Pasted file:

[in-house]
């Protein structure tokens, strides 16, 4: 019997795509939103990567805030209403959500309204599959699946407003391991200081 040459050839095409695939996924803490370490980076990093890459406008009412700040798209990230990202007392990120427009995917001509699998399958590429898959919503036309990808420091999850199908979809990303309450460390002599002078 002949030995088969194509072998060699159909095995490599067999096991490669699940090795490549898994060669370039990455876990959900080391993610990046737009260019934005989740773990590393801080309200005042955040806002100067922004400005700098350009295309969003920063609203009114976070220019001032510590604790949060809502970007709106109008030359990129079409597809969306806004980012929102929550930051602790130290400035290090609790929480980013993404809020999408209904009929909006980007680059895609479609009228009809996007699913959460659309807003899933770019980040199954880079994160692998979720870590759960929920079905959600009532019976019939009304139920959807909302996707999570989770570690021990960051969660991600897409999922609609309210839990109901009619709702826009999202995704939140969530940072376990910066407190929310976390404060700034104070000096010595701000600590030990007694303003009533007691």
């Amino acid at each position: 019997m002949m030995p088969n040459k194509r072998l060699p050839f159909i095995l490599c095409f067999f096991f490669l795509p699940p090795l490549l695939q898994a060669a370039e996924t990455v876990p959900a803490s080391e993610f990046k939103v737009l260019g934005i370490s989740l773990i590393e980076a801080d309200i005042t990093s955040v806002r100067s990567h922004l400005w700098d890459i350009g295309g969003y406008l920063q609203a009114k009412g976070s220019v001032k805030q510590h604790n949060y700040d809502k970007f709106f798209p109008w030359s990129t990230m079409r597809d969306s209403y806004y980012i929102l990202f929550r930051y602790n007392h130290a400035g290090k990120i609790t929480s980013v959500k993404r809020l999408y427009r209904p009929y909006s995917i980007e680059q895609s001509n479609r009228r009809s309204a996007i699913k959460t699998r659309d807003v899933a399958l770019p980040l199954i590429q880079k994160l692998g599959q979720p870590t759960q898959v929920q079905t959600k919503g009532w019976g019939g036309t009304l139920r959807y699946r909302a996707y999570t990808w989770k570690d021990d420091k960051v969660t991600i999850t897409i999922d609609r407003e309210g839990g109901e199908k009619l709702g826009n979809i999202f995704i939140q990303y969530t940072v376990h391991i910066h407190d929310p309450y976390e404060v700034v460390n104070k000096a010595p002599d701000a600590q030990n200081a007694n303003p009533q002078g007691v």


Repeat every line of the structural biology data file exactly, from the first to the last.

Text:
[in-house]
């Protein structure tokens, strides 16, 4: 019997795509939103990567805030209403959500309204599959699946407003391991200081 040459050839095409695939996924803490370490980076990093890459406008009412700040798209990230990202007392990120427009995917001509699998399958590429898959919503036309990808420091999850199908979809990303309450460390002599002078 002949030995088969194509072998060699159909095995490599067999096991490669699940090795490549898994060669370039990455876990959900080391993610990046737009260019934005989740773990590393801080309200005042955040806002100067922004400005700098350009295309969003920063609203009114976070220019001032510590604790949060809502970007709106109008030359990129079409597809969306806004980012929102929550930051602790130290400035290090609790929480980013993404809020999408209904009929909006980007680059895609479609009228009809996007699913959460659309807003899933770019980040199954880079994160692998979720870590759960929920079905959600009532019976019939009304139920959807909302996707999570989770570690021990960051969660991600897409999922609609309210839990109901009619709702826009999202995704939140969530940072376990910066407190929310976390404060700034104070000096010595701000600590030990007694303003009533007691």
């Amino acid at each position: 019997m002949m030995p088969n040459k194509r072998l060699p050839f159909i095995l490599c095409f067999f096991f490669l795509p699940p090795l490549l695939q898994a060669a370039e996924t990455v876990p959900a803490s080391e993610f990046k939103v737009l260019g934005i370490s989740l773990i590393e980076a801080d309200i005042t990093s955040v806002r100067s990567h922004l400005w700098d890459i350009g295309g969003y406008l920063q609203a009114k009412g976070s220019v001032k805030q510590h604790n949060y700040d809502k970007f709106f798209p109008w030359s990129t990230m079409r597809d969306s209403y806004y980012i929102l990202f929550r930051y602790n007392h130290a400035g290090k990120i609790t929480s980013v959500k993404r809020l999408y427009r209904p009929y909006s995917i980007e680059q895609s001509n479609r009228r009809s309204a996007i699913k959460t699998r659309d807003v899933a399958l770019p980040l199954i590429q880079k994160l692998g599959q979720p870590t759960q898959v929920q079905t959600k919503g009532w019976g019939g036309t009304l139920r959807y699946r909302a996707y999570t990808w989770k570690d021990d420091k960051v969660t991600i999850t897409i999922d609609r407003e309210g839990g109901e199908k009619l709702g826009n979809i999202f995704i939140q990303y969530t940072v376990h391991i910066h407190d929310p309450y976390e404060v700034v460390n104070k000096a010595p002599d701000a600590q030990n200081a007694n303003p009533q002078g007691v």